Clenching your jaw can cause headaches, tooth damage, and other issues. The habit might occur during daytime or nighttime hours, however remedying it typically needs conscious re-training of the jaw and reduction of any hidden stress responsible for the problem. Home treatment works in the majority of cases, however professional treatment may be required in others.

1. Use a Mouth Guard or Splint

Mouth guards and splints are used in the evening while sleeping. They won’t eliminate your jaw clenching, however they will secure your teeth and help rearrange the force of teeth clenching or grinding. They are offered over-the-counter or you can have one customized by your dental professional. Typically, personalized guards are higher quality and work better than non-prescription choices, but can be much more expensive. Ask your dental expert for an expert suggestion.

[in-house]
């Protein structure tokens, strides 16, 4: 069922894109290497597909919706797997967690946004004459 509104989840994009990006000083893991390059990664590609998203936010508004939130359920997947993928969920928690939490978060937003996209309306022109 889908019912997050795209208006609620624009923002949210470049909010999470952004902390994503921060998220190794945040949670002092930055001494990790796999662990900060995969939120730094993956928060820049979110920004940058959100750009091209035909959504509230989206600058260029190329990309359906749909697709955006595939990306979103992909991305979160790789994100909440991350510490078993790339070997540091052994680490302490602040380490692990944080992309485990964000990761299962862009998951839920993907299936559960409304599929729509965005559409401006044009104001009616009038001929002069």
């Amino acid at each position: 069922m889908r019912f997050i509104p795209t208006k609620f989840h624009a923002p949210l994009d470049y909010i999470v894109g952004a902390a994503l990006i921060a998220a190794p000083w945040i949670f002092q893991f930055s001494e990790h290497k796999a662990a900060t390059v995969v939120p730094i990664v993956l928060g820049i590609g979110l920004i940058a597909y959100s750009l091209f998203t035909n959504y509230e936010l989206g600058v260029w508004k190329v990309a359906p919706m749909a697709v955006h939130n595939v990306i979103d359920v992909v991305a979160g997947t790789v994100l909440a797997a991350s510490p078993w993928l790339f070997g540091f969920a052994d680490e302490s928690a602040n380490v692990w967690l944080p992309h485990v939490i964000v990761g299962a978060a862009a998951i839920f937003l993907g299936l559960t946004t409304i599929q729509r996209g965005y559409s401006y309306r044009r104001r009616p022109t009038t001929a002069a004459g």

2. Correct Misaligned Teeth

If your bruxism seems caused by a problem with teeth alignment, correcting your misalignment may assist. Your dental practitioner might fit your teeth with orthodontics or braces to remedy your bite and alignment. When bruxism has used down your tooth so much that you have problems chewing, your dental professional may suggest a reconstructive treatment such as crowns or overlays.

3. Prevent Caffeine and Alcohol

Avoid caffeine and other stimulating compounds at night. Coffee, tea, soda and chocolate ought to be off limitations after dinner. These stimulants affect the quality of your sleep, making you most likely to clench your teeth during sleeping. And we strictly recommend to quit alcohol.

4. Muscle Relaxant

If your bruxism is especially severe, your dental practitioner might advise that you take a muscle relaxant, prior to sleeping. A muscle relaxant will assist keep your jaw from clenching throughout the night. These types of drugs can be practice forming, so they need to be used with care.

5. Acupuncture for Clenching Jaw